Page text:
Fouke Monster - Childress articla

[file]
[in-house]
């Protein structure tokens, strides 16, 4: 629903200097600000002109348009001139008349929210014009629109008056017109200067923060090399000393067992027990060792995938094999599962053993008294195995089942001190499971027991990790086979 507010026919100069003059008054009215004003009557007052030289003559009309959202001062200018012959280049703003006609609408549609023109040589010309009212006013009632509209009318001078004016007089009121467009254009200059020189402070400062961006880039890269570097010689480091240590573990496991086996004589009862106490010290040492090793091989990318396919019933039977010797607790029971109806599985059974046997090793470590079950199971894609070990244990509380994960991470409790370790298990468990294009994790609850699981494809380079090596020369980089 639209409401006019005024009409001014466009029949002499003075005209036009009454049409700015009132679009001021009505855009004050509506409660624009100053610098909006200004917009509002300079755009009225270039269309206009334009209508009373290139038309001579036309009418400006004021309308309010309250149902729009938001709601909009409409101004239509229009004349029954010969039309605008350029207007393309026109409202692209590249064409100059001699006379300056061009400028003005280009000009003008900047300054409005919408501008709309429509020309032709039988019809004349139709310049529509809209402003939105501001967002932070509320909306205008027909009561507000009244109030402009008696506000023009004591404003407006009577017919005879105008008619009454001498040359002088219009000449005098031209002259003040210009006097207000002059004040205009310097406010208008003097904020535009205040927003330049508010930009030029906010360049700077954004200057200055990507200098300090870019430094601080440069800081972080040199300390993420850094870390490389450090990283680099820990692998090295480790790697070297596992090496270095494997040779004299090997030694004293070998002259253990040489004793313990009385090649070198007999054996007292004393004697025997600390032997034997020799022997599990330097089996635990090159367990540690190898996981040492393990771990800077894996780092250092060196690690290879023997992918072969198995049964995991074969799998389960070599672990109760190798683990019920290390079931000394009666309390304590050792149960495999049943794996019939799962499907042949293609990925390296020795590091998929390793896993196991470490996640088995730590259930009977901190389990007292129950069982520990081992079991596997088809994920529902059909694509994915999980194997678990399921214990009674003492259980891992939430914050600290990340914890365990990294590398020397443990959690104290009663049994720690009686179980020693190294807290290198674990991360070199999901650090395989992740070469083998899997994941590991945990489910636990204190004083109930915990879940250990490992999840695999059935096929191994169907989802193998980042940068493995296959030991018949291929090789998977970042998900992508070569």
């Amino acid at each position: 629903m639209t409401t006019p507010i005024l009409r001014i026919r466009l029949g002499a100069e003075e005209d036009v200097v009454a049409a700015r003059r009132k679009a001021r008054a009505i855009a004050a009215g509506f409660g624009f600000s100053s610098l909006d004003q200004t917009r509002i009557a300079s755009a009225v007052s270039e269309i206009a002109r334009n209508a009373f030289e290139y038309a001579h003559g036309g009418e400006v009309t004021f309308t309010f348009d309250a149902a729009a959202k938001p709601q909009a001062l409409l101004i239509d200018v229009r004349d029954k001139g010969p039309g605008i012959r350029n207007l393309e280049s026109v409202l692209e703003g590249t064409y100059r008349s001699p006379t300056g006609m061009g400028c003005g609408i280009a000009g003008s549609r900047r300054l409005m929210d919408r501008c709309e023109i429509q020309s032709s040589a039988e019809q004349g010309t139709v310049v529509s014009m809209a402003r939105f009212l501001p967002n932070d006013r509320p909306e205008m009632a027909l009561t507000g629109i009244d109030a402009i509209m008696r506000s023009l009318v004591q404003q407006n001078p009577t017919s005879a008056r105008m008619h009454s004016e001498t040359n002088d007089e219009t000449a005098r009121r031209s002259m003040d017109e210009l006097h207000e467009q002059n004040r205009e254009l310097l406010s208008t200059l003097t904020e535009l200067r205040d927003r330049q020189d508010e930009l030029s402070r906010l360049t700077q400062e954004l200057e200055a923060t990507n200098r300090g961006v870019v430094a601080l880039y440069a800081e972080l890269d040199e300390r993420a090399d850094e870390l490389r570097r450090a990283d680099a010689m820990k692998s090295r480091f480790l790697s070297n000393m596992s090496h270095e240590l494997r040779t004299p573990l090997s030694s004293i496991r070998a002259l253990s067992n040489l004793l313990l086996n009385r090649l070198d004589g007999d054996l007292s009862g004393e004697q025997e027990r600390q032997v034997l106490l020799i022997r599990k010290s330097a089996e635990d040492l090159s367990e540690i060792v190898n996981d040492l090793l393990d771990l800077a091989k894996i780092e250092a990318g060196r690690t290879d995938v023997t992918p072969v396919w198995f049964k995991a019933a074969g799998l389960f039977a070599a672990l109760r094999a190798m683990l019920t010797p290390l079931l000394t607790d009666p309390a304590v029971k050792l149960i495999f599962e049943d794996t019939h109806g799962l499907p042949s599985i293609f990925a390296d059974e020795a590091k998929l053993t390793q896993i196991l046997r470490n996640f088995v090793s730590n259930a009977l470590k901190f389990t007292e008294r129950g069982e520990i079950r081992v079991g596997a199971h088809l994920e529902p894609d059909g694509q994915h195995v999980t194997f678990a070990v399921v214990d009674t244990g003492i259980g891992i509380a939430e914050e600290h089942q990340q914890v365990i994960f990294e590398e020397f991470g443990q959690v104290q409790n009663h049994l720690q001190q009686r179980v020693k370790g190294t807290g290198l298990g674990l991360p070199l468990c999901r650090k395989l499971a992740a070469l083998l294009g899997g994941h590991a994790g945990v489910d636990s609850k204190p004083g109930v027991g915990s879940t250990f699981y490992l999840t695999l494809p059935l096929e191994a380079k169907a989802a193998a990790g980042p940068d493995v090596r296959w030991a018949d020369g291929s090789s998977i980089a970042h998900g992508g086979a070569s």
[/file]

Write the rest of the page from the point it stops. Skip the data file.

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Fouke Monster - Childress articla - PAGE TWO Fouke Monster Film Does Good BY DEBRA...